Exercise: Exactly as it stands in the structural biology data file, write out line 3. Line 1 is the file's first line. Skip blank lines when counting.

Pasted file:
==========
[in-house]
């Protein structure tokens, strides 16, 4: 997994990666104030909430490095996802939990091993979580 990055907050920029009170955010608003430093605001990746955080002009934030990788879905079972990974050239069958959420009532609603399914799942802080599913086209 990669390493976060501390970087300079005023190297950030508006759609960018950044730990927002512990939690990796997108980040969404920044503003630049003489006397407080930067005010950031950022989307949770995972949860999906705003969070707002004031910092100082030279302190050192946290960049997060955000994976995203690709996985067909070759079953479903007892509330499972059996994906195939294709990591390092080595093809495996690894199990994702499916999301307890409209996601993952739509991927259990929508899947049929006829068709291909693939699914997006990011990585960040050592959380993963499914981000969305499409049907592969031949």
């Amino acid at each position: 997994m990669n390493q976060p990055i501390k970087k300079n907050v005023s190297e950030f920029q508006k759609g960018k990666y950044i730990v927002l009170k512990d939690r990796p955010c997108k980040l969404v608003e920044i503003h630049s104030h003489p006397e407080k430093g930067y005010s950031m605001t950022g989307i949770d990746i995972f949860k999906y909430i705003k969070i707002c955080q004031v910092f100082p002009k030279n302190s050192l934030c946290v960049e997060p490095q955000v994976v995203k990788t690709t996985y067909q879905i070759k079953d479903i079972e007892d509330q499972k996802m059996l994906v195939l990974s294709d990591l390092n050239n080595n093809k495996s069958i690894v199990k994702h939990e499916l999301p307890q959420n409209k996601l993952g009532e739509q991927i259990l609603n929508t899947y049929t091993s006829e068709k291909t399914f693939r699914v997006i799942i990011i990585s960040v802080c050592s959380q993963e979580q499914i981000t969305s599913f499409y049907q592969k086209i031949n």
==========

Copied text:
């Amino acid at each position: 997994m990669n390493q976060p990055i501390k970087k300079n907050v005023s190297e950030f920029q508006k759609g960018k990666y950044i730990v927002l009170k512990d939690r990796p955010c997108k980040l969404v608003e920044i503003h630049s104030h003489p006397e407080k430093g930067y005010s950031m605001t950022g989307i949770d990746i995972f949860k999906y909430i705003k969070i707002c955080q004031v910092f100082p002009k030279n302190s050192l934030c946290v960049e997060p490095q955000v994976v995203k990788t690709t996985y067909q879905i070759k079953d479903i079972e007892d509330q499972k996802m059996l994906v195939l990974s294709d990591l390092n050239n080595n093809k495996s069958i690894v199990k994702h939990e499916l999301p307890q959420n409209k996601l993952g009532e739509q991927i259990l609603n929508t899947y049929t091993s006829e068709k291909t399914f693939r699914v997006i799942i990011i990585s960040v802080c050592s959380q993963e979580q499914i981000t969305s599913f499409y049907q592969k086209i031949n």